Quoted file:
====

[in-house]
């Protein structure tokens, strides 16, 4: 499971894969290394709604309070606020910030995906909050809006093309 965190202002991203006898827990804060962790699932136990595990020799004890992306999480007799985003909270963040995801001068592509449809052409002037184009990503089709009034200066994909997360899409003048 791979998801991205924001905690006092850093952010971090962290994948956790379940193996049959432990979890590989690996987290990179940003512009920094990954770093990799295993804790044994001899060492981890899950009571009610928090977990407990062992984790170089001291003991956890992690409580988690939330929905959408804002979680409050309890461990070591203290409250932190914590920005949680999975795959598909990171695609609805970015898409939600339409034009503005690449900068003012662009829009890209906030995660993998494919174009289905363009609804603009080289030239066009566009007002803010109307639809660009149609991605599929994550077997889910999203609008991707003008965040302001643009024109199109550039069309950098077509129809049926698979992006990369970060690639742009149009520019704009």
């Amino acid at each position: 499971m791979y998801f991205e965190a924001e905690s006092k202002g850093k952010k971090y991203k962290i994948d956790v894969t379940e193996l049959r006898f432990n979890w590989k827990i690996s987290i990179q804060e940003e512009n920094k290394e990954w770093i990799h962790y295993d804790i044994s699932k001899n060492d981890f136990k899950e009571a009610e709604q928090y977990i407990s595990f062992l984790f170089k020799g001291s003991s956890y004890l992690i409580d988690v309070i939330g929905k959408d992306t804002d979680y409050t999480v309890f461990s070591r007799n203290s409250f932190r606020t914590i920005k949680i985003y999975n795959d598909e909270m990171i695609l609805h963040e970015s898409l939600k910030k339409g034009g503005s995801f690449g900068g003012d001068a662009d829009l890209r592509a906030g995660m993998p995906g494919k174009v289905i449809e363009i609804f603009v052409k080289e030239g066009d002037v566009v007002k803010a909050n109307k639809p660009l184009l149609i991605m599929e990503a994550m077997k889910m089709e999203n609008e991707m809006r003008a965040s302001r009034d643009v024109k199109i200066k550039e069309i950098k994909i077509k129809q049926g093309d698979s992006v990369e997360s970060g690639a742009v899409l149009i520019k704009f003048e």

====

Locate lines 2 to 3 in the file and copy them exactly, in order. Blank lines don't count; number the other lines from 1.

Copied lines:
């Protein structure tokens, strides 16, 4: 499971894969290394709604309070606020910030995906909050809006093309 965190202002991203006898827990804060962790699932136990595990020799004890992306999480007799985003909270963040995801001068592509449809052409002037184009990503089709009034200066994909997360899409003048 791979998801991205924001905690006092850093952010971090962290994948956790379940193996049959432990979890590989690996987290990179940003512009920094990954770093990799295993804790044994001899060492981890899950009571009610928090977990407990062992984790170089001291003991956890992690409580988690939330929905959408804002979680409050309890461990070591203290409250932190914590920005949680999975795959598909990171695609609805970015898409939600339409034009503005690449900068003012662009829009890209906030995660993998494919174009289905363009609804603009080289030239066009566009007002803010109307639809660009149609991605599929994550077997889910999203609008991707003008965040302001643009024109199109550039069309950098077509129809049926698979992006990369970060690639742009149009520019704009």
């Amino acid at each position: 499971m791979y998801f991205e965190a924001e905690s006092k202002g850093k952010k971090y991203k962290i994948d956790v894969t379940e193996l049959r006898f432990n979890w590989k827990i690996s987290i990179q804060e940003e512009n920094k290394e990954w770093i990799h962790y295993d804790i044994s699932k001899n060492d981890f136990k899950e009571a009610e709604q928090y977990i407990s595990f062992l984790f170089k020799g001291s003991s956890y004890l992690i409580d988690v309070i939330g929905k959408d992306t804002d979680y409050t999480v309890f461990s070591r007799n203290s409250f932190r606020t914590i920005k949680i985003y999975n795959d598909e909270m990171i695609l609805h963040e970015s898409l939600k910030k339409g034009g503005s995801f690449g900068g003012d001068a662009d829009l890209r592509a906030g995660m993998p995906g494919k174009v289905i449809e363009i609804f603009v052409k080289e030239g066009d002037v566009v007002k803010a909050n109307k639809p660009l184009l149609i991605m599929e990503a994550m077997k889910m089709e999203n609008e991707m809006r003008a965040s302001r009034d643009v024109k199109i200066k550039e069309i950098k994909i077509k129809q049926g093309d698979s992006v990369e997360s970060g690639a742009v899409l149009i520019k704009f003048e």